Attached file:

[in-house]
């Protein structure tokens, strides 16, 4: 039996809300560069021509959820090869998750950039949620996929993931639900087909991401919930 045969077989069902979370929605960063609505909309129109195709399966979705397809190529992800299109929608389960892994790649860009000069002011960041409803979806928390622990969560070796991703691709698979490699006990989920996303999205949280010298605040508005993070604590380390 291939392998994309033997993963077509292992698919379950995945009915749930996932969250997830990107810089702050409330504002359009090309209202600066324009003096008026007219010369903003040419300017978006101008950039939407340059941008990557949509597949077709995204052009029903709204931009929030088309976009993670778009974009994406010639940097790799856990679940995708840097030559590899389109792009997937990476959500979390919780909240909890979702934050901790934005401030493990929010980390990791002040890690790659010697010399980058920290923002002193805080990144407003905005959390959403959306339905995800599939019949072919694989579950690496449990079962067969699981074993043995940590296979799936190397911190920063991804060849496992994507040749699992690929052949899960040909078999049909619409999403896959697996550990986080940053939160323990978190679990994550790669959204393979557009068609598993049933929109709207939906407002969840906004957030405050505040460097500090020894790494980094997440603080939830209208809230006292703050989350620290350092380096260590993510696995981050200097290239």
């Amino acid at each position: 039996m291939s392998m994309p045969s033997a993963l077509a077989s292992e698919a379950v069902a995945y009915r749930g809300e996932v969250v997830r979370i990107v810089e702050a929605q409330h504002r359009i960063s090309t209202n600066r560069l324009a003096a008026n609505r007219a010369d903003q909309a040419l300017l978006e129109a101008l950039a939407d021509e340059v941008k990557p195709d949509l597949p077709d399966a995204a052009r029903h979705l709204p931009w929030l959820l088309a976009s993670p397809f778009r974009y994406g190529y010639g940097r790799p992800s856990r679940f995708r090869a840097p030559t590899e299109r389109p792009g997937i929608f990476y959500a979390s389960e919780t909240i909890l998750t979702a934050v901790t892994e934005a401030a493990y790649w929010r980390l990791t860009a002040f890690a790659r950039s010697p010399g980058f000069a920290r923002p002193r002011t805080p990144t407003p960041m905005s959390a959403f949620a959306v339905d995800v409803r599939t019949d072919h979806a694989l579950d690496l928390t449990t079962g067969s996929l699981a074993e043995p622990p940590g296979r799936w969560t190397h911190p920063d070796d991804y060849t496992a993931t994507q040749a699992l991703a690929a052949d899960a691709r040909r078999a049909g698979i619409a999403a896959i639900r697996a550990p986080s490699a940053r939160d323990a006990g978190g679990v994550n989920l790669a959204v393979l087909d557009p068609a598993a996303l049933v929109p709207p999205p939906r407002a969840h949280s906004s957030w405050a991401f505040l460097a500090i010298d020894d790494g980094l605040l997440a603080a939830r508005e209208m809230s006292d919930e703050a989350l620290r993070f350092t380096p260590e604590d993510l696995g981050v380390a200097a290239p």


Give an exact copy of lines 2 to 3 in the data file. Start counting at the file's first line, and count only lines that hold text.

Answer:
């Protein structure tokens, strides 16, 4: 039996809300560069021509959820090869998750950039949620996929993931639900087909991401919930 045969077989069902979370929605960063609505909309129109195709399966979705397809190529992800299109929608389960892994790649860009000069002011960041409803979806928390622990969560070796991703691709698979490699006990989920996303999205949280010298605040508005993070604590380390 291939392998994309033997993963077509292992698919379950995945009915749930996932969250997830990107810089702050409330504002359009090309209202600066324009003096008026007219010369903003040419300017978006101008950039939407340059941008990557949509597949077709995204052009029903709204931009929030088309976009993670778009974009994406010639940097790799856990679940995708840097030559590899389109792009997937990476959500979390919780909240909890979702934050901790934005401030493990929010980390990791002040890690790659010697010399980058920290923002002193805080990144407003905005959390959403959306339905995800599939019949072919694989579950690496449990079962067969699981074993043995940590296979799936190397911190920063991804060849496992994507040749699992690929052949899960040909078999049909619409999403896959697996550990986080940053939160323990978190679990994550790669959204393979557009068609598993049933929109709207939906407002969840906004957030405050505040460097500090020894790494980094997440603080939830209208809230006292703050989350620290350092380096260590993510696995981050200097290239």
């Amino acid at each position: 039996m291939s392998m994309p045969s033997a993963l077509a077989s292992e698919a379950v069902a995945y009915r749930g809300e996932v969250v997830r979370i990107v810089e702050a929605q409330h504002r359009i960063s090309t209202n600066r560069l324009a003096a008026n609505r007219a010369d903003q909309a040419l300017l978006e129109a101008l950039a939407d021509e340059v941008k990557p195709d949509l597949p077709d399966a995204a052009r029903h979705l709204p931009w929030l959820l088309a976009s993670p397809f778009r974009y994406g190529y010639g940097r790799p992800s856990r679940f995708r090869a840097p030559t590899e299109r389109p792009g997937i929608f990476y959500a979390s389960e919780t909240i909890l998750t979702a934050v901790t892994e934005a401030a493990y790649w929010r980390l990791t860009a002040f890690a790659r950039s010697p010399g980058f000069a920290r923002p002193r002011t805080p990144t407003p960041m905005s959390a959403f949620a959306v339905d995800v409803r599939t019949d072919h979806a694989l579950d690496l928390t449990t079962g067969s996929l699981a074993e043995p622990p940590g296979r799936w969560t190397h911190p920063d070796d991804y060849t496992a993931t994507q040749a699992l991703a690929a052949d899960a691709r040909r078999a049909g698979i619409a999403a896959i639900r697996a550990p986080s490699a940053r939160d323990a006990g978190g679990v994550n989920l790669a959204v393979l087909d557009p068609a598993a996303l049933v929109p709207p999205p939906r407002a969840h949280s906004s957030w405050a991401f505040l460097a500090i010298d020894d790494g980094l605040l997440a603080a939830r508005e209208m809230s006292d919930e703050a989350l620290r993070f350092t380096p260590e604590d993510l696995g981050v380390a200097a290239p």